We next imaged a target consisting of a 7 \(\upmu \)m diameter carbon fiber diagonally suspended in air and in tension in front of a pair of 50 \(\upmu \)m diameter aluminum and 25 \(\upmu \)m diameter gold wires. The metal wires were used as a reflective background for the carbon fiber which can be seen as a dark line on top of the wires. As demonstrated in Fig. 3b, a horizontal arrangement is not expected to result in any observable motion, allowing carbon fiber motion to be analyzed independently of the metal wires. Figure 3f shows the mean of the pre-excitation pulse frames, where the silhouette of the carbon fiber is more visible. The dashed red arrows and solid blue arrows correspond to the fiber’s position pre-excitation pulse and its current position in the frame, respectively. Post excitation pulse Fig. 3g,h show the carbon fiber’s displacement to the left (away from the incident pulse direction). After 7 \(\upmu \)s however, the fiber begins to move in the opposite direction, eventually passing its original position as seen in Fig. 3i. The full motion dynamics can be viewed in Supplementary information Video S2. Averaging every pair of sequential frames and plotting the fiber’s displacement along an arbitrary y location over time and using an exponentially decaying sinusoid function fit we get the trajectory shown in Fig. 3j, where no appreciable motion is observed until the excitation pulse at t = 0. In contrast to Fig. 3e, the displacement trajectory shows a much higher measured maximum velocity of \(\sim \) 21.6 m/s, and the presence of restoring forces that result in a response following that of an underdamped oscillator. Additional displacement trajectory plots for carbon fiber phantoms can be seen in Supplementary information Fig. S3a, where the fluence was varied to test the displacement response. In these results, as the fluence is increased the maximum displacement also increases, with a linear relationship shown in Supplementary information Fig. S3b. It is also interesting to note that in this experiment, as the fluence was increased past a certain threshold, the fiber underwent a plastic response wherein it no longer returned back to its original position. Note that in sample preparation the tensile load was limited to ensure the wires/fibers did not break when attached to the outside holding frame, thus we may not expect these wires to completely settle back to their initial positions. Figure 3e also displays an eventual deceleration which may indicate the presence of similar restoring forces. However, due to a restricted total observation time during the acquisition we cannot be certain. Note that the bright cloud-like region to the right of the fiber in Fig. 3g may also be emitted material following ablation of the fiber.

Detecting laser-induced motion in targets submerged in liquid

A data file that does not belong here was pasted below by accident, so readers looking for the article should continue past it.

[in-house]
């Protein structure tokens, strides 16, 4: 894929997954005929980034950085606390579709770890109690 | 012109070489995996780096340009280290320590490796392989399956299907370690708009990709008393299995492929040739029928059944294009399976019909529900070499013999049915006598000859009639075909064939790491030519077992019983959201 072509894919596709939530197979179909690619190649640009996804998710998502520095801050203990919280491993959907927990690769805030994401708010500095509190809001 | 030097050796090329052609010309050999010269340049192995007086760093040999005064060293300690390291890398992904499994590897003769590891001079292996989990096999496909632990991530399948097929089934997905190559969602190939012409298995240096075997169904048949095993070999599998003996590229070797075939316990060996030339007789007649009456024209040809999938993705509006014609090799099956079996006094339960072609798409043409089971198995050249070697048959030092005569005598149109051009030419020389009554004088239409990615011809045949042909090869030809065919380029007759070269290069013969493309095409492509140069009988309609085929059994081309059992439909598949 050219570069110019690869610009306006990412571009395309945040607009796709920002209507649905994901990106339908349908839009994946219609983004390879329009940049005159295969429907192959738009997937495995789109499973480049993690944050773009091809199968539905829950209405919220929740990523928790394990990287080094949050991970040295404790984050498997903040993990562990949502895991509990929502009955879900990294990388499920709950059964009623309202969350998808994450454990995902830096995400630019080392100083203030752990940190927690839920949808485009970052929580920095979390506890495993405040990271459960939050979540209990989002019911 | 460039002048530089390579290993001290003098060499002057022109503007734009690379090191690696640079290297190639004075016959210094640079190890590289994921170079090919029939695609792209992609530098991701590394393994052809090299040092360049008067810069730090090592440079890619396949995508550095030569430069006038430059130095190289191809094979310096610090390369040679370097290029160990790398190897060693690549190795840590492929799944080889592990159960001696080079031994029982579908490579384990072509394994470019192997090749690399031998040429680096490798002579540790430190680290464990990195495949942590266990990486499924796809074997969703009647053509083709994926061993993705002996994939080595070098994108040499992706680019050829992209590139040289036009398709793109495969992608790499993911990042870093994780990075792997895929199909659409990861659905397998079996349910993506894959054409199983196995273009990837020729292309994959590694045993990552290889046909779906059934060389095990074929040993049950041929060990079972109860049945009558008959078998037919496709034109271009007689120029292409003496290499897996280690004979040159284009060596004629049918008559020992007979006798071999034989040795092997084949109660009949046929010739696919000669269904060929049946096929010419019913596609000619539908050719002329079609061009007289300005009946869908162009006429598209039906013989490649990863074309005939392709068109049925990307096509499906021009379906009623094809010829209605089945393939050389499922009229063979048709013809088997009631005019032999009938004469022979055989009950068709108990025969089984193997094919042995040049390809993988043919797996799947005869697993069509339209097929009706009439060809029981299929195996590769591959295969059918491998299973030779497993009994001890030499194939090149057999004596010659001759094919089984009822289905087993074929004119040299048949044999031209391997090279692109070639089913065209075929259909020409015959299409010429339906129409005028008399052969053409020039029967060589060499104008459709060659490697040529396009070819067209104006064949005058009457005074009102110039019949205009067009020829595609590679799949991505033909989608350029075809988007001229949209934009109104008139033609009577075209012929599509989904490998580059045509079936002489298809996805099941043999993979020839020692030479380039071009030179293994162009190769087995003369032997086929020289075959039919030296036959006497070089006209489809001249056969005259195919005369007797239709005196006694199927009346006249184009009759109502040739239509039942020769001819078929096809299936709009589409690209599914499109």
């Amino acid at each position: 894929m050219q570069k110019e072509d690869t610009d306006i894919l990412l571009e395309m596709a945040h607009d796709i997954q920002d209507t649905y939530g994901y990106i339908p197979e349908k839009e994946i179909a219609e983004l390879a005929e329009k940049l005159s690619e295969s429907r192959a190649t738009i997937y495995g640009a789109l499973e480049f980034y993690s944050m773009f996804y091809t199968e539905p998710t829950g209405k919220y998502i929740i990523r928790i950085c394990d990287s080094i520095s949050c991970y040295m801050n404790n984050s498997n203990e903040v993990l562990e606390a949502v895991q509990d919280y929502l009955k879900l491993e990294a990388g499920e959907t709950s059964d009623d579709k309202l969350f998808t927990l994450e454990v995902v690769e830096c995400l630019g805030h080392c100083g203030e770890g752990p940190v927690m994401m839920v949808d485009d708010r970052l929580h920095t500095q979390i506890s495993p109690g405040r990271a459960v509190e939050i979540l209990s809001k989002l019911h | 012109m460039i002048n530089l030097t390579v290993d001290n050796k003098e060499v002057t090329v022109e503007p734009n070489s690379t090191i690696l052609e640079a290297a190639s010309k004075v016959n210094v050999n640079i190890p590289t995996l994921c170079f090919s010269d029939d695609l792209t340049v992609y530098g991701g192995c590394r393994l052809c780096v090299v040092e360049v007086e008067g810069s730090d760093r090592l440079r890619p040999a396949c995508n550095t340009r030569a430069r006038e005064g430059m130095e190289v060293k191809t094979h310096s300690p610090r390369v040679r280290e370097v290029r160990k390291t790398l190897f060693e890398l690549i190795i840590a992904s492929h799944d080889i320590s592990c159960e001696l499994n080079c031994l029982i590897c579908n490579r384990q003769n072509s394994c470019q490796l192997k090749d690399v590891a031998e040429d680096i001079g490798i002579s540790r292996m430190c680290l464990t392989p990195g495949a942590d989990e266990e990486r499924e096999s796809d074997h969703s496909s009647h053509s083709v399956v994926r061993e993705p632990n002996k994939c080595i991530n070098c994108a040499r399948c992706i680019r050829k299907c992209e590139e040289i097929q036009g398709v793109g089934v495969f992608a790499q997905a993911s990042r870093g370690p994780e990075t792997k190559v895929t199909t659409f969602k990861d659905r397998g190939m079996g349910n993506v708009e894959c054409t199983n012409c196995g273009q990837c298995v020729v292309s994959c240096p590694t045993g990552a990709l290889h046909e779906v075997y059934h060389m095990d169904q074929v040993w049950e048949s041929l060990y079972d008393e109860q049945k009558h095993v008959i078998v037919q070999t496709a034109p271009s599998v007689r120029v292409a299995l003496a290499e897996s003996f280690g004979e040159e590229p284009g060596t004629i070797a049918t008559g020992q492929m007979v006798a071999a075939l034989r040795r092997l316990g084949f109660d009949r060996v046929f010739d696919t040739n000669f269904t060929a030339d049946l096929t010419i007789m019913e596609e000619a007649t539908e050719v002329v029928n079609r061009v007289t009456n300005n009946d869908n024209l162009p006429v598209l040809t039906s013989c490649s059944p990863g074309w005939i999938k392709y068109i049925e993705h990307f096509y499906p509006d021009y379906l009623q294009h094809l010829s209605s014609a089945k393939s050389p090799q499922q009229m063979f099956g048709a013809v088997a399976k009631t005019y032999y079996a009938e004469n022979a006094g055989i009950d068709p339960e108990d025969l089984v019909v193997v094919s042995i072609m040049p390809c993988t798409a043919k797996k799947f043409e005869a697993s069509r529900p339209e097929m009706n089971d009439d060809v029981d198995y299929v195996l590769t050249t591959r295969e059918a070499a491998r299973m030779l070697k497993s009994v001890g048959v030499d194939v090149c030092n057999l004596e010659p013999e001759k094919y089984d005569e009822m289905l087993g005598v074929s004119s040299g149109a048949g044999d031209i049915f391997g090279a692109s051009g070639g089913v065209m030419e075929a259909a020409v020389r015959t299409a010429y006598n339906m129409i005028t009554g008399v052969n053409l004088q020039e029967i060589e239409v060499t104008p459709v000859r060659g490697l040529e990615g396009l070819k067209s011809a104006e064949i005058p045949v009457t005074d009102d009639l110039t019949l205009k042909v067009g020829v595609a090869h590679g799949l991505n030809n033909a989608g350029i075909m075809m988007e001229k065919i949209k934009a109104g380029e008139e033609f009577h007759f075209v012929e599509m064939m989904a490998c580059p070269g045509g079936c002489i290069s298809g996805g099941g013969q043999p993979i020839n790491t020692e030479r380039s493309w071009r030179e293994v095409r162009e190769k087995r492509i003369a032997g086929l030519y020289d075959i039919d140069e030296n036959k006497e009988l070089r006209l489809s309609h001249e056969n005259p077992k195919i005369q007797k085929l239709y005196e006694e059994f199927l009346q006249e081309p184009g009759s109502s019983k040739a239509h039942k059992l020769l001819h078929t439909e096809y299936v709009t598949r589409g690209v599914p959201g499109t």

Next, to explore potential laser-induced sample motion in liquid media, 25 \(\upmu \)m diameter gold wires were submerged in a thin layer of distilled water and covered with a coverslip to follow previously reported sample preparation used in PARS microscopy experiments10. It should be noted that when submerged in water there appeared to be an absence of target ablation possibly due to better stress propagation in water compared to air, this likely explains the reliance on this type of sample preparation in PARS microscopy experiments. In the presence of water, laser-induced bubble formation was observed with bubble dissipation occurring as early as 10 \(\upmu \)s post-excitation. In the majority of cases, complete dissipation of bubbles occurred prior to subsequent acquisitions, which was verified in sequentially taken acquisitions as can be seen in Supplementary information Fig. S1. Additionally, Supplementary information Fig. S1 shows that bubble nucleation locations and quantity of bubbles varies across acquisitions, this is likely due to the probabilistic nature of cavitation effects which is more pronounced when using widefield excitation illumination. Figure 4a shows the mean of the pre-excitation pulse frames with solid red and dashed blue arrows indicating the initial positions of each respective wire. After laser pulse excitation a bubble is induced in the area indicated by the yellow dotted arrow in Fig. 4b, with rapid motion occurring in the wire contained within this bubble as the bubble expands as shown in Fig. 4c. Eventually, motion is also observed in the further wire as seen in Fig. 4d. The full motion dynamics can be viewed in Supplementary information Video S3. Wire displacement plots in time for both the left and right wires from an arbitrary y location using an exponentially-decaying sinusoid function fit are shown in Fig. 4e,f, respectively. From Fig. 4e motion in the wire occurs immediately following the laser excitation pulse, with a measured maximum velocity of \(\sim \) 10 m/s. At around t = 15 \(\upmu \)s post-excitation, some indication of restoring forces are observed when the wire begins to return to its original position, until plateauing occurs at a fixed wire displacement. In contrast, Fig. 4f shows a delayed motion response following pulse excitation, with a maximum velocity of \(\sim \) 1.35 m/s reached. Assuming that bubble nucleation is responsible for the motion in the right wire, an interaction with the right wire occurring at a distance of \(\sim \) 460 \(\upmu \)m away from the left bubble nucleation site, following a delay of \(\sim \) 5 \(\upmu \)s, suggests an interaction velocity of \(\sim \) 92 m/s. In the presence of pre-existing bubbles, bubble expansion is triggered by laser pulse excitation, as shown in Fig. 4i, where red solid arrows indicate the wire’s position pre-excitation, with Fig. 4h showing the mean of the pre-excitation pulse frames. This also demonstrates how a bubble in contact with the wire pushes the wire as it expands. The full motion dynamics can be viewed in Supplementary information Video S4. The trajectory of this motion for an arbitrary y location is displayed in Fig. 4g, fit using an exponentially-decaying sinusoid function, and indicates that there is a \(\sim \) 5 \(\upmu \)s delay before motion is observed, with a maximum velocity of \(\sim \) 1 m/s.